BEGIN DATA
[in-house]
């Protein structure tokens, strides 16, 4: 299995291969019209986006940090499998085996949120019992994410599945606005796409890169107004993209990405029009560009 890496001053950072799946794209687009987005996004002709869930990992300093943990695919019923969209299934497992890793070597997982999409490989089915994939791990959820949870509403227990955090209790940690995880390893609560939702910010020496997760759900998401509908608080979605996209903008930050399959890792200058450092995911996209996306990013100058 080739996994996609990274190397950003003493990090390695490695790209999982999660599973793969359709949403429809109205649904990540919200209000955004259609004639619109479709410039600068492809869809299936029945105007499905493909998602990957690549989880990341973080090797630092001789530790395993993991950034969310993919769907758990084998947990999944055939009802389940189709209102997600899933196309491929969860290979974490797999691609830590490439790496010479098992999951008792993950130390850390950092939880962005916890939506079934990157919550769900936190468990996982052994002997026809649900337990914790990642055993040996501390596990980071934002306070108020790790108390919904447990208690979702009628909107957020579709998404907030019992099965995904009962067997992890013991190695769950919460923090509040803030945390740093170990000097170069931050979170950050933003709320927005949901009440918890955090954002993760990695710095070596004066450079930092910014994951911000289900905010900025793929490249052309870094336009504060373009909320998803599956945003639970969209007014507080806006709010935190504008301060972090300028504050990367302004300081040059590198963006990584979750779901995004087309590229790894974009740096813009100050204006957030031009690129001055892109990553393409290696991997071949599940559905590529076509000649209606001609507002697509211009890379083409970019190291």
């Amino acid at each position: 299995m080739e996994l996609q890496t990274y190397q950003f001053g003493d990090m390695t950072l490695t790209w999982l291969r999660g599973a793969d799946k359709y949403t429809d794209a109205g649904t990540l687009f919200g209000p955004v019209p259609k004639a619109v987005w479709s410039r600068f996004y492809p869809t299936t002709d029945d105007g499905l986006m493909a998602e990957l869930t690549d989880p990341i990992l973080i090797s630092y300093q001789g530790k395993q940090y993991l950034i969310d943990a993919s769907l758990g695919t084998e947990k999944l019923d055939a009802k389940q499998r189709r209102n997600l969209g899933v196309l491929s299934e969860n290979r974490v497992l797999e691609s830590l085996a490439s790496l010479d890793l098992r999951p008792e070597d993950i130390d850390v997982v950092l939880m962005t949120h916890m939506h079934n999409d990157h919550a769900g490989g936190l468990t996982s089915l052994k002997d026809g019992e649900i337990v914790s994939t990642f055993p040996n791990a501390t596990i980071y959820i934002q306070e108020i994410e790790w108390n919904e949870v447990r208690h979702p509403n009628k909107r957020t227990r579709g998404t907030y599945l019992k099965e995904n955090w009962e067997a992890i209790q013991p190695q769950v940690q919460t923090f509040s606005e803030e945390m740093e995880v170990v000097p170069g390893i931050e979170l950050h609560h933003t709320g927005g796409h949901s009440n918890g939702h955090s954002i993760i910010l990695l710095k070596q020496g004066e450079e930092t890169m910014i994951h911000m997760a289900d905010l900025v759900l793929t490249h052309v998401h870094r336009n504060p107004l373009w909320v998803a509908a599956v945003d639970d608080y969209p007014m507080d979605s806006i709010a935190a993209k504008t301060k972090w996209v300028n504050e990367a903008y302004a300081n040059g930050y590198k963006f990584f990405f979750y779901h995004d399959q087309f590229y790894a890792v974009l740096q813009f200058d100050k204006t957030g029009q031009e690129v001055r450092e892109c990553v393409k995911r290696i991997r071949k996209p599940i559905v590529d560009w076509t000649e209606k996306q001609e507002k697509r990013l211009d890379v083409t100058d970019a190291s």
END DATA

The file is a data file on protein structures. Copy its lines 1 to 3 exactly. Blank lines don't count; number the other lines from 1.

[in-house]
């Protein structure tokens, strides 16, 4: 299995291969019209986006940090499998085996949120019992994410599945606005796409890169107004993209990405029009560009 890496001053950072799946794209687009987005996004002709869930990992300093943990695919019923969209299934497992890793070597997982999409490989089915994939791990959820949870509403227990955090209790940690995880390893609560939702910010020496997760759900998401509908608080979605996209903008930050399959890792200058450092995911996209996306990013100058 080739996994996609990274190397950003003493990090390695490695790209999982999660599973793969359709949403429809109205649904990540919200209000955004259609004639619109479709410039600068492809869809299936029945105007499905493909998602990957690549989880990341973080090797630092001789530790395993993991950034969310993919769907758990084998947990999944055939009802389940189709209102997600899933196309491929969860290979974490797999691609830590490439790496010479098992999951008792993950130390850390950092939880962005916890939506079934990157919550769900936190468990996982052994002997026809649900337990914790990642055993040996501390596990980071934002306070108020790790108390919904447990208690979702009628909107957020579709998404907030019992099965995904009962067997992890013991190695769950919460923090509040803030945390740093170990000097170069931050979170950050933003709320927005949901009440918890955090954002993760990695710095070596004066450079930092910014994951911000289900905010900025793929490249052309870094336009504060373009909320998803599956945003639970969209007014507080806006709010935190504008301060972090300028504050990367302004300081040059590198963006990584979750779901995004087309590229790894974009740096813009100050204006957030031009690129001055892109990553393409290696991997071949599940559905590529076509000649209606001609507002697509211009890379083409970019190291």
């Amino acid at each position: 299995m080739e996994l996609q890496t990274y190397q950003f001053g003493d990090m390695t950072l490695t790209w999982l291969r999660g599973a793969d799946k359709y949403t429809d794209a109205g649904t990540l687009f919200g209000p955004v019209p259609k004639a619109v987005w479709s410039r600068f996004y492809p869809t299936t002709d029945d105007g499905l986006m493909a998602e990957l869930t690549d989880p990341i990992l973080i090797s630092y300093q001789g530790k395993q940090y993991l950034i969310d943990a993919s769907l758990g695919t084998e947990k999944l019923d055939a009802k389940q499998r189709r209102n997600l969209g899933v196309l491929s299934e969860n290979r974490v497992l797999e691609s830590l085996a490439s790496l010479d890793l098992r999951p008792e070597d993950i130390d850390v997982v950092l939880m962005t949120h916890m939506h079934n999409d990157h919550a769900g490989g936190l468990t996982s089915l052994k002997d026809g019992e649900i337990v914790s994939t990642f055993p040996n791990a501390t596990i980071y959820i934002q306070e108020i994410e790790w108390n919904e949870v447990r208690h979702p509403n009628k909107r957020t227990r579709g998404t907030y599945l019992k099965e995904n955090w009962e067997a992890i209790q013991p190695q769950v940690q919460t923090f509040s606005e803030e945390m740093e995880v170990v000097p170069g390893i931050e979170l950050h609560h933003t709320g927005g796409h949901s009440n918890g939702h955090s954002i993760i910010l990695l710095k070596q020496g004066e450079e930092t890169m910014i994951h911000m997760a289900d905010l900025v759900l793929t490249h052309v998401h870094r336009n504060p107004l373009w909320v998803a509908a599956v945003d639970d608080y969209p007014m507080d979605s806006i709010a935190a993209k504008t301060k972090w996209v300028n504050e990367a903008y302004a300081n040059g930050y590198k963006f990584f990405f979750y779901h995004d399959q087309f590229y790894a890792v974009l740096q813009f200058d100050k204006t957030g029009q031009e690129v001055r450092e892109c990553v393409k995911r290696i991997r071949k996209p599940i559905v590529d560009w076509t000649e209606k996306q001609e507002k697509r990013l211009d890379v083409t100058d970019a190291s």